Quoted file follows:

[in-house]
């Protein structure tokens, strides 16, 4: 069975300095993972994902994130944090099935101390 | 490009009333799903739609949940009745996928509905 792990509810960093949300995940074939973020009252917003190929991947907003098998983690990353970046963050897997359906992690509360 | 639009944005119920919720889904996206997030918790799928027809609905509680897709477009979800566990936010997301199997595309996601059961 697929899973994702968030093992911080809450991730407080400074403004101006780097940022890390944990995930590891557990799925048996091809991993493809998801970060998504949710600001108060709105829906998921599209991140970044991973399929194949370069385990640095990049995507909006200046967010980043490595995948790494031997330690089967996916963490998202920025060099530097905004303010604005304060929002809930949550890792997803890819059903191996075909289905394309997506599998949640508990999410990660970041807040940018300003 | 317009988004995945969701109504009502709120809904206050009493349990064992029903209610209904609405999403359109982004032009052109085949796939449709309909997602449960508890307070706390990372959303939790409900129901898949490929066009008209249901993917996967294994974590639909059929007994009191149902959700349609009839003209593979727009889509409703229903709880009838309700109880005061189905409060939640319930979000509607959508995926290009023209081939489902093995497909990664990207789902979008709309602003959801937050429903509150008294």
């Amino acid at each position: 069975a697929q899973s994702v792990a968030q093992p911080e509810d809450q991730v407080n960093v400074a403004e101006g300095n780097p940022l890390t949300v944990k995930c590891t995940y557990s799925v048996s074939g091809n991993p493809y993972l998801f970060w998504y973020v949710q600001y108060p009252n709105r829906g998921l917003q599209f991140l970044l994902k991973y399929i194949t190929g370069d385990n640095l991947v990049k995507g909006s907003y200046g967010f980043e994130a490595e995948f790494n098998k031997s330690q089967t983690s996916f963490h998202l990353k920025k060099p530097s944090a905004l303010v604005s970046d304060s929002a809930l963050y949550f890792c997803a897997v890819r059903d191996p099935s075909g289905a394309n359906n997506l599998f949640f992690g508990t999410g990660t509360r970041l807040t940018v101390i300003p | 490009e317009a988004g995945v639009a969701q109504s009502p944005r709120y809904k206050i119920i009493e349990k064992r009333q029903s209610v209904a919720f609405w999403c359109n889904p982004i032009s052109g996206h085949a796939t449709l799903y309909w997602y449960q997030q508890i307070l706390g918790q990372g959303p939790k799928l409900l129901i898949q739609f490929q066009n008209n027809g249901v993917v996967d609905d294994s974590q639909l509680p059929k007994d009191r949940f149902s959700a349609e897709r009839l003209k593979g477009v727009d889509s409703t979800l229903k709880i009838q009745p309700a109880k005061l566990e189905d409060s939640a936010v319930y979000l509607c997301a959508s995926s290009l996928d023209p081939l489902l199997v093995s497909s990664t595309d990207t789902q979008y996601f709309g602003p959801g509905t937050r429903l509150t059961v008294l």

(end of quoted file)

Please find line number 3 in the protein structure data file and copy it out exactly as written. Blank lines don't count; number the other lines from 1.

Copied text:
């Amino acid at each position: 069975a697929q899973s994702v792990a968030q093992p911080e509810d809450q991730v407080n960093v400074a403004e101006g300095n780097p940022l890390t949300v944990k995930c590891t995940y557990s799925v048996s074939g091809n991993p493809y993972l998801f970060w998504y973020v949710q600001y108060p009252n709105r829906g998921l917003q599209f991140l970044l994902k991973y399929i194949t190929g370069d385990n640095l991947v990049k995507g909006s907003y200046g967010f980043e994130a490595e995948f790494n098998k031997s330690q089967t983690s996916f963490h998202l990353k920025k060099p530097s944090a905004l303010v604005s970046d304060s929002a809930l963050y949550f890792c997803a897997v890819r059903d191996p099935s075909g289905a394309n359906n997506l599998f949640f992690g508990t999410g990660t509360r970041l807040t940018v101390i300003p | 490009e317009a988004g995945v639009a969701q109504s009502p944005r709120y809904k206050i119920i009493e349990k064992r009333q029903s209610v209904a919720f609405w999403c359109n889904p982004i032009s052109g996206h085949a796939t449709l799903y309909w997602y449960q997030q508890i307070l706390g918790q990372g959303p939790k799928l409900l129901i898949q739609f490929q066009n008209n027809g249901v993917v996967d609905d294994s974590q639909l509680p059929k007994d009191r949940f149902s959700a349609e897709r009839l003209k593979g477009v727009d889509s409703t979800l229903k709880i009838q009745p309700a109880k005061l566990e189905d409060s939640a936010v319930y979000l509607c997301a959508s995926s290009l996928d023209p081939l489902l199997v093995s497909s990664t595309d990207t789902q979008y996601f709309g602003p959801g509905t937050r429903l509150t059961v008294l």